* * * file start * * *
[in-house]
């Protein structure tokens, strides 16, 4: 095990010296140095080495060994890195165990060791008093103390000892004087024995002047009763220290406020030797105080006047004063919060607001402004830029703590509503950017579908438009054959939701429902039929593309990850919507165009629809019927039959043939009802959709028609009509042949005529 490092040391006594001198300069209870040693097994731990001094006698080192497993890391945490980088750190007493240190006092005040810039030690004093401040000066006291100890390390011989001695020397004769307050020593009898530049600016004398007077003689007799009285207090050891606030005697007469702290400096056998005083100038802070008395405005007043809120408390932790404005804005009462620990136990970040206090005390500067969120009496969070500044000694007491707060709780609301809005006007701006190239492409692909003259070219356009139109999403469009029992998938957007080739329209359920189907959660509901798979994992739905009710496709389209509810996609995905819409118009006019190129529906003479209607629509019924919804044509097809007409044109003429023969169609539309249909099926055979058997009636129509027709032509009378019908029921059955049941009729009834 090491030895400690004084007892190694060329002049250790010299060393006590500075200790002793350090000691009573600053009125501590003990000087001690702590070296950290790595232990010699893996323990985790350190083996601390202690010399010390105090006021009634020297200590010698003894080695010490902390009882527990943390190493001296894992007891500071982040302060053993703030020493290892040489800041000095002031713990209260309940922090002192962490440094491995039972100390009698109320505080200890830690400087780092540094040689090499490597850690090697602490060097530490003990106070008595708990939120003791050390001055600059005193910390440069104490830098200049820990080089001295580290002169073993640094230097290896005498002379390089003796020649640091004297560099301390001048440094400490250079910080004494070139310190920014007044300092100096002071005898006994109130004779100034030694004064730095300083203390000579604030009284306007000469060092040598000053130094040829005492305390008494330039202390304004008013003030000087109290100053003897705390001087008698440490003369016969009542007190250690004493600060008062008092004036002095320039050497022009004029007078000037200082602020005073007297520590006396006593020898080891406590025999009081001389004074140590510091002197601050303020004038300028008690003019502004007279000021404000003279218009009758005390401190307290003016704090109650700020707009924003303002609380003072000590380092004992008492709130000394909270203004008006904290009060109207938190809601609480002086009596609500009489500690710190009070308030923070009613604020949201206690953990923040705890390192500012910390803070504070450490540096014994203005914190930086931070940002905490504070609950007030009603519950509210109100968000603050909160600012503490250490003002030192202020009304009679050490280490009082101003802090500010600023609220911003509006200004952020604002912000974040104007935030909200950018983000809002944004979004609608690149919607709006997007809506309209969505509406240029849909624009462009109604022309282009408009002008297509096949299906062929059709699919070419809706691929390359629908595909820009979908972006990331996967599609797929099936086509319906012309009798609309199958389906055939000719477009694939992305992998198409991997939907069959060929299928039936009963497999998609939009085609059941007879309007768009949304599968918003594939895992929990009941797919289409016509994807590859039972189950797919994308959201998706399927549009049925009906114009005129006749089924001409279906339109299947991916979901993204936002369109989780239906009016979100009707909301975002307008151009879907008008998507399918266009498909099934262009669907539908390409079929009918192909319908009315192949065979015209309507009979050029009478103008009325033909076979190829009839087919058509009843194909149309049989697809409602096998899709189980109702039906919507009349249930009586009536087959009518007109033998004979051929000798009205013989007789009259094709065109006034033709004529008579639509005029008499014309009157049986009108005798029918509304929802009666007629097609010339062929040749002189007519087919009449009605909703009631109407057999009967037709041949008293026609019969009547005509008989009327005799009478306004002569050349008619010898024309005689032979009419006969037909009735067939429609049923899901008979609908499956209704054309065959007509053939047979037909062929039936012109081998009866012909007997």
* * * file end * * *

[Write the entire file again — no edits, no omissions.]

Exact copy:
[in-house]
């Protein structure tokens, strides 16, 4: 095990010296140095080495060994890195165990060791008093103390000892004087024995002047009763220290406020030797105080006047004063919060607001402004830029703590509503950017579908438009054959939701429902039929593309990850919507165009629809019927039959043939009802959709028609009509042949005529 490092040391006594001198300069209870040693097994731990001094006698080192497993890391945490980088750190007493240190006092005040810039030690004093401040000066006291100890390390011989001695020397004769307050020593009898530049600016004398007077003689007799009285207090050891606030005697007469702290400096056998005083100038802070008395405005007043809120408390932790404005804005009462620990136990970040206090005390500067969120009496969070500044000694007491707060709780609301809005006007701006190239492409692909003259070219356009139109999403469009029992998938957007080739329209359920189907959660509901798979994992739905009710496709389209509810996609995905819409118009006019190129529906003479209607629509019924919804044509097809007409044109003429023969169609539309249909099926055979058997009636129509027709032509009378019908029921059955049941009729009834 090491030895400690004084007892190694060329002049250790010299060393006590500075200790002793350090000691009573600053009125501590003990000087001690702590070296950290790595232990010699893996323990985790350190083996601390202690010399010390105090006021009634020297200590010698003894080695010490902390009882527990943390190493001296894992007891500071982040302060053993703030020493290892040489800041000095002031713990209260309940922090002192962490440094491995039972100390009698109320505080200890830690400087780092540094040689090499490597850690090697602490060097530490003990106070008595708990939120003791050390001055600059005193910390440069104490830098200049820990080089001295580290002169073993640094230097290896005498002379390089003796020649640091004297560099301390001048440094400490250079910080004494070139310190920014007044300092100096002071005898006994109130004779100034030694004064730095300083203390000579604030009284306007000469060092040598000053130094040829005492305390008494330039202390304004008013003030000087109290100053003897705390001087008698440490003369016969009542007190250690004493600060008062008092004036002095320039050497022009004029007078000037200082602020005073007297520590006396006593020898080891406590025999009081001389004074140590510091002197601050303020004038300028008690003019502004007279000021404000003279218009009758005390401190307290003016704090109650700020707009924003303002609380003072000590380092004992008492709130000394909270203004008006904290009060109207938190809601609480002086009596609500009489500690710190009070308030923070009613604020949201206690953990923040705890390192500012910390803070504070450490540096014994203005914190930086931070940002905490504070609950007030009603519950509210109100968000603050909160600012503490250490003002030192202020009304009679050490280490009082101003802090500010600023609220911003509006200004952020604002912000974040104007935030909200950018983000809002944004979004609608690149919607709006997007809506309209969505509406240029849909624009462009109604022309282009408009002008297509096949299906062929059709699919070419809706691929390359629908595909820009979908972006990331996967599609797929099936086509319906012309009798609309199958389906055939000719477009694939992305992998198409991997939907069959060929299928039936009963497999998609939009085609059941007879309007768009949304599968918003594939895992929990009941797919289409016509994807590859039972189950797919994308959201998706399927549009049925009906114009005129006749089924001409279906339109299947991916979901993204936002369109989780239906009016979100009707909301975002307008151009879907008008998507399918266009498909099934262009669907539908390409079929009918192909319908009315192949065979015209309507009979050029009478103008009325033909076979190829009839087919058509009843194909149309049989697809409602096998899709189980109702039906919507009349249930009586009536087959009518007109033998004979051929000798009205013989007789009259094709065109006034033709004529008579639509005029008499014309009157049986009108005798029918509304929802009666007629097609010339062929040749002189007519087919009449009605909703009631109407057999009967037709041949008293026609019969009547005509008989009327005799009478306004002569050349008619010898024309005689032979009419006969037909009735067939429609049923899901008979609908499956209704054309065959007509053939047979037909062929039936012109081998009866012909007997």